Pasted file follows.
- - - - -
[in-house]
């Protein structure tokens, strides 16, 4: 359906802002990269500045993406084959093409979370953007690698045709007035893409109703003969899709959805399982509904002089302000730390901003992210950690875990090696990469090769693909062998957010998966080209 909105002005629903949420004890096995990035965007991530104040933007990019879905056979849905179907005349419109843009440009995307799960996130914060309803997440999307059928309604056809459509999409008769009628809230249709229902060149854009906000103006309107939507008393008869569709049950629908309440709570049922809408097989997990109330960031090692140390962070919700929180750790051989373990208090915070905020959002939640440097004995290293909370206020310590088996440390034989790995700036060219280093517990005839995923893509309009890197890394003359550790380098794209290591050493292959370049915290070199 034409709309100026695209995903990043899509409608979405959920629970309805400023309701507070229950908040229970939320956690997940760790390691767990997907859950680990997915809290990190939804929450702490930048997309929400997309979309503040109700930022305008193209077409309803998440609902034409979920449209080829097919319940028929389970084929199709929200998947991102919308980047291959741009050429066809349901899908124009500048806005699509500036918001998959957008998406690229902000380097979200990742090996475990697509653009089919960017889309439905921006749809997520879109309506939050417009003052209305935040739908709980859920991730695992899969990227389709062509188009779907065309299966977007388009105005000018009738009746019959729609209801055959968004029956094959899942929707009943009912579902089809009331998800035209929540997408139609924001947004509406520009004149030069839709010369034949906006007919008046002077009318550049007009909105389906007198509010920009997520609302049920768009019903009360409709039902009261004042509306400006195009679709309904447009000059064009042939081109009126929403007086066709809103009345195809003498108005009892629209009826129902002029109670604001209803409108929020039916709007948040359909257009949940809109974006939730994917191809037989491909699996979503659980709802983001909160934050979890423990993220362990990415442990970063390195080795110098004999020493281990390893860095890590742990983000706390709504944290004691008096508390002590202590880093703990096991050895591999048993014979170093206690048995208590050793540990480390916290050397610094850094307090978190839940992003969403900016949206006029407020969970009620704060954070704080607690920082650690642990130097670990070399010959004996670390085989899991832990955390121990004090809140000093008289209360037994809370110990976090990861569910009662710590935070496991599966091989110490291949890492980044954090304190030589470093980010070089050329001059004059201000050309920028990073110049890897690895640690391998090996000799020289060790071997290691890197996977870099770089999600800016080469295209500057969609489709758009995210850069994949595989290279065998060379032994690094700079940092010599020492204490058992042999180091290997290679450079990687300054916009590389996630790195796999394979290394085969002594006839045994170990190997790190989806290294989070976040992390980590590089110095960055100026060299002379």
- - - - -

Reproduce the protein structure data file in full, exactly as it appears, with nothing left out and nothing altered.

[in-house]
């Protein structure tokens, strides 16, 4: 359906802002990269500045993406084959093409979370953007690698045709007035893409109703003969899709959805399982509904002089302000730390901003992210950690875990090696990469090769693909062998957010998966080209 909105002005629903949420004890096995990035965007991530104040933007990019879905056979849905179907005349419109843009440009995307799960996130914060309803997440999307059928309604056809459509999409008769009628809230249709229902060149854009906000103006309107939507008393008869569709049950629908309440709570049922809408097989997990109330960031090692140390962070919700929180750790051989373990208090915070905020959002939640440097004995290293909370206020310590088996440390034989790995700036060219280093517990005839995923893509309009890197890394003359550790380098794209290591050493292959370049915290070199 034409709309100026695209995903990043899509409608979405959920629970309805400023309701507070229950908040229970939320956690997940760790390691767990997907859950680990997915809290990190939804929450702490930048997309929400997309979309503040109700930022305008193209077409309803998440609902034409979920449209080829097919319940028929389970084929199709929200998947991102919308980047291959741009050429066809349901899908124009500048806005699509500036918001998959957008998406690229902000380097979200990742090996475990697509653009089919960017889309439905921006749809997520879109309506939050417009003052209305935040739908709980859920991730695992899969990227389709062509188009779907065309299966977007388009105005000018009738009746019959729609209801055959968004029956094959899942929707009943009912579902089809009331998800035209929540997408139609924001947004509406520009004149030069839709010369034949906006007919008046002077009318550049007009909105389906007198509010920009997520609302049920768009019903009360409709039902009261004042509306400006195009679709309904447009000059064009042939081109009126929403007086066709809103009345195809003498108005009892629209009826129902002029109670604001209803409108929020039916709007948040359909257009949940809109974006939730994917191809037989491909699996979503659980709802983001909160934050979890423990993220362990990415442990970063390195080795110098004999020493281990390893860095890590742990983000706390709504944290004691008096508390002590202590880093703990096991050895591999048993014979170093206690048995208590050793540990480390916290050397610094850094307090978190839940992003969403900016949206006029407020969970009620704060954070704080607690920082650690642990130097670990070399010959004996670390085989899991832990955390121990004090809140000093008289209360037994809370110990976090990861569910009662710590935070496991599966091989110490291949890492980044954090304190030589470093980010070089050329001059004059201000050309920028990073110049890897690895640690391998090996000799020289060790071997290691890197996977870099770089999600800016080469295209500057969609489709758009995210850069994949595989290279065998060379032994690094700079940092010599020492204490058992042999180091290997290679450079990687300054916009590389996630790195796999394979290394085969002594006839045994170990190997790190989806290294989070976040992390980590590089110095960055100026060299002379």